The goal of our study was to determine whether there was a difference in operative outcomes in obese versus non-obese subjects undergoing robotic-assisted hysterectomies of varying levels of difficulty. Secondarily, we sought to analyze the published outcomes between robotic-assisted hysterectomy and total laparoscopic hysterectomy in obese women at each of these levels of difficulty. This was a multi-institutional retrospective cohort study of all patients undergoing robotic-assisted hysterectomy by five gynecologic oncologists at four geographically separate locations from April 2003 to March 2008. The cohort was stratified into obese vs. non-obese groups, and defined surgical outcomes compared between groups, then further divided into three subgroups based on case difficulty level. Univariate analysis and regression analysis using SAS 9.1 was performed. We then conducted a literature search of total laparoscopic hysterectomy outcomes in obese women, dividing the resulting studies into three comparative subgroups based on surgical difficulty levels for comparison with our robotic-assisted hysterectomy results. Our cohort had 228 obese and 323 non-obese subjects. Overall, the obese group had higher blood loss and longer operative time. When further stratified by level of difficulty, obese subjects also had a higher average blood loss and longer operative time in the hysterectomy-alone subgroup. No clinically significant differences in operative outcomes exist between obese and non-obese women when utilizing the da Vinci robotic system to perform a hysterectomy, independent of case difficulty level. More prospective, controlled studies which compare the two surgical approaches of robotic-assisted and laparoscopic hysterectomy approaches are needed.

  3. Robot-assisted laparoscopic partial nephrectomy: Current review of the technique and literature

    Directory of Open Access Journals (Sweden)

    Singh Iqbal

    2009-01-01

    Full Text Available Aim: To visit the operative technique and to review the current published English literature on the technique, and outcomes following robot-assisted laparoscopic partial nephrectomy (RPN. Materials and Methods: We searched the published English literature and the PubMed (TM for published series of ′robotic partial nephrectomy′ (RPN using the keywords; robot, robot-assisted laparoscopic partial nephrectomy, laparoscopic partial nephrectomy, partial nephrectomy and laparoscopic surgery. Results: The search yielded 15 major selected series of ′robotic partial nephrectomy′; these were reviewed, tracked and analysed in order to determine the current status and role of RPN in the management of early renal neoplasm(s, as a minimally invasive surgical alternative to open partial nephrectomy. A review of the initial peri-operative outcome of the 350 cases of select series of RPN reported in published English literature revealed a mean operating time, warm ischemia time, estimated blood loss and hospital stay, of 191 minutes, 25 minutes, 162 ml and 2.95 days, respectively. The overall computed mean complication rate of RPN in the present select series was about 7.4%. Conclusions: RPN is a safe, feasible and effective minimally invasive surgical alternative to laparoscopic partial nephrectomy for early stage (T 1 renal neoplasm(s. It has acceptable initial renal functional outcomes without the increased risk of major complications in experienced hands. Prospective randomised, controlled, comparative clinical trials with laparoscopic partial nephrectomy (LPN are the need of the day. While the initial oncological outcomes of RPN appear to be favourable, long-term data is awaited.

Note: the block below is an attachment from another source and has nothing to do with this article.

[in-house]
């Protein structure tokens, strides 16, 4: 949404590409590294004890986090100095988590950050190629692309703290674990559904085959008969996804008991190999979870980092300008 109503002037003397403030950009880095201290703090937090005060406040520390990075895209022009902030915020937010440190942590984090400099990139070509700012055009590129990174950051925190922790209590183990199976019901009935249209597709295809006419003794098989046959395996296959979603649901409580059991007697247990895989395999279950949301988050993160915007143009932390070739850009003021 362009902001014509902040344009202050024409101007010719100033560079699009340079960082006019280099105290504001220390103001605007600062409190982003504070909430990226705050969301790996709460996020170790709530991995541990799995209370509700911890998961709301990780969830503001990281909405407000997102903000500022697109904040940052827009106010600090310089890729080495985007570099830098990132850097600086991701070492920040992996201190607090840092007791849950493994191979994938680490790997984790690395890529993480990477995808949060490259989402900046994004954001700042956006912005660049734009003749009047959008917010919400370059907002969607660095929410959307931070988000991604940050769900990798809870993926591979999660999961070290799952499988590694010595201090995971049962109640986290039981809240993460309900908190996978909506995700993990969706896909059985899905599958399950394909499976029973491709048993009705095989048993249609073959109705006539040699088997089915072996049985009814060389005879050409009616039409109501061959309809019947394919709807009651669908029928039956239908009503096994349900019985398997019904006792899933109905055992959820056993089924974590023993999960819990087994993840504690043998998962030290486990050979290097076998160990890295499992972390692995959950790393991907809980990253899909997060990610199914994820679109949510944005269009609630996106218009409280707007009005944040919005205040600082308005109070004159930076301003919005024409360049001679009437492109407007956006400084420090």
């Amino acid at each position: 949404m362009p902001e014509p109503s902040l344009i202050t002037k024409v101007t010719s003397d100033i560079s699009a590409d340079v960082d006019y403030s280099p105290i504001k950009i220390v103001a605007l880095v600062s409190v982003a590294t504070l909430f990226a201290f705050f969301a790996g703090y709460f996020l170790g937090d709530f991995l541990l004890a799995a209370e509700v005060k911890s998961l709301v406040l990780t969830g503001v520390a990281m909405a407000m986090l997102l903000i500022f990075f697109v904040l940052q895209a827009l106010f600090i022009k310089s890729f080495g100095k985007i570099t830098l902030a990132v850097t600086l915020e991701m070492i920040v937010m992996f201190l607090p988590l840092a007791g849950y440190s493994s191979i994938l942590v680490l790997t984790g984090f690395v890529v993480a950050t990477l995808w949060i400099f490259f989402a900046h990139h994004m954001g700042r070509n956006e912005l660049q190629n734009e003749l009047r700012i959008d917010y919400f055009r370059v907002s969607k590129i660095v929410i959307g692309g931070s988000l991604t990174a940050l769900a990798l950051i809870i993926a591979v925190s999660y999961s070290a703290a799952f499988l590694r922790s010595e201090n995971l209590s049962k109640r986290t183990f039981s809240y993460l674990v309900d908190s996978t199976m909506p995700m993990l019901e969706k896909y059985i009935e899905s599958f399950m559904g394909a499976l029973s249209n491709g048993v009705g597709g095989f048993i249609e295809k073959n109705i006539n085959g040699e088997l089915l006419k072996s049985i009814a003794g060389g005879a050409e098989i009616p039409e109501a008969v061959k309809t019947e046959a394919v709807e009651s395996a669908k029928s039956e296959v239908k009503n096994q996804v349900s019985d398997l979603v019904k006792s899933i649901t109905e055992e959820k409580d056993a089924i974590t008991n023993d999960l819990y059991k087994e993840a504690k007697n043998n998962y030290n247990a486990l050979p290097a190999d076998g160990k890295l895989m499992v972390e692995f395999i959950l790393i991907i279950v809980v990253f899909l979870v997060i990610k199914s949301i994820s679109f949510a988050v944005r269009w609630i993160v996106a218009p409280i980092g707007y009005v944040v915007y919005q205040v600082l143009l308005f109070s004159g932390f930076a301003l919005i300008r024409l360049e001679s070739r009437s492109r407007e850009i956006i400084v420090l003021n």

4. Comparison of fiber delivered CO2 laser and electrocautery in transoral robot assisted tongue base surgery.

    Science.gov (United States)

    Karaman, Murat; Gün, Taylan; Temelkuran, Burak; Aynacı, Engin; Kaya, Cem; Tekin, Ahmet Mahmut

    2017-05-01

    To compare intra-operative and post-operative effectiveness of fiber delivered CO2 laser to monopolar electrocautery in robot assisted tongue base surgery. Prospective non-randomized clinical study. Twenty moderate to severe obstructive sleep apnea (OSA) patients, non-compliant with Continuous Positive Airway Pressure (CPAP), underwent Transoral Robotic Surgery (TORS) using the Da Vinci surgical robot in our University Hospital. OSA was treated with monopolar electrocautery in 10 patients, and with flexible CO2 laser fiber in another 10 patients. The following parameters in the two sets are analyzed: Intraoperative bleeding that required cauterization, robot operating time, need for tracheotomy, postoperative self-limiting bleeding, length of hospitalization, duration until start of oral intake, pre-operative and post-operative minimum arterial oxygen saturation, pre-operative and post-operative Epworth Sleepiness Scale score, postoperative airway complication and postoperative pain. Mean follow-up was 12 months. None of the patients required tracheotomy and there were no intraoperative complications related to the use of the robot or the CO2 laser. The use of CO2 laser in TORS-assisted tongue base surgery resulted in less intraoperative bleeding that required cauterization, shorter robot operating time, shorter length of hospitalization, shorter duration until start of oral intake and less postoperative pain, when compared to electrocautery. Postoperative apnea-hypopnea index scores showed better efficacy of CO2 laser than electrocautery. Comparison of postoperative airway complication rates and Epworth sleepiness scale scores were found to be statistically insignificant between the two groups. The use of CO2 laser in robot assisted tongue base surgery has various intraoperative and post-operative advantages when compared to monopolar electrocautery.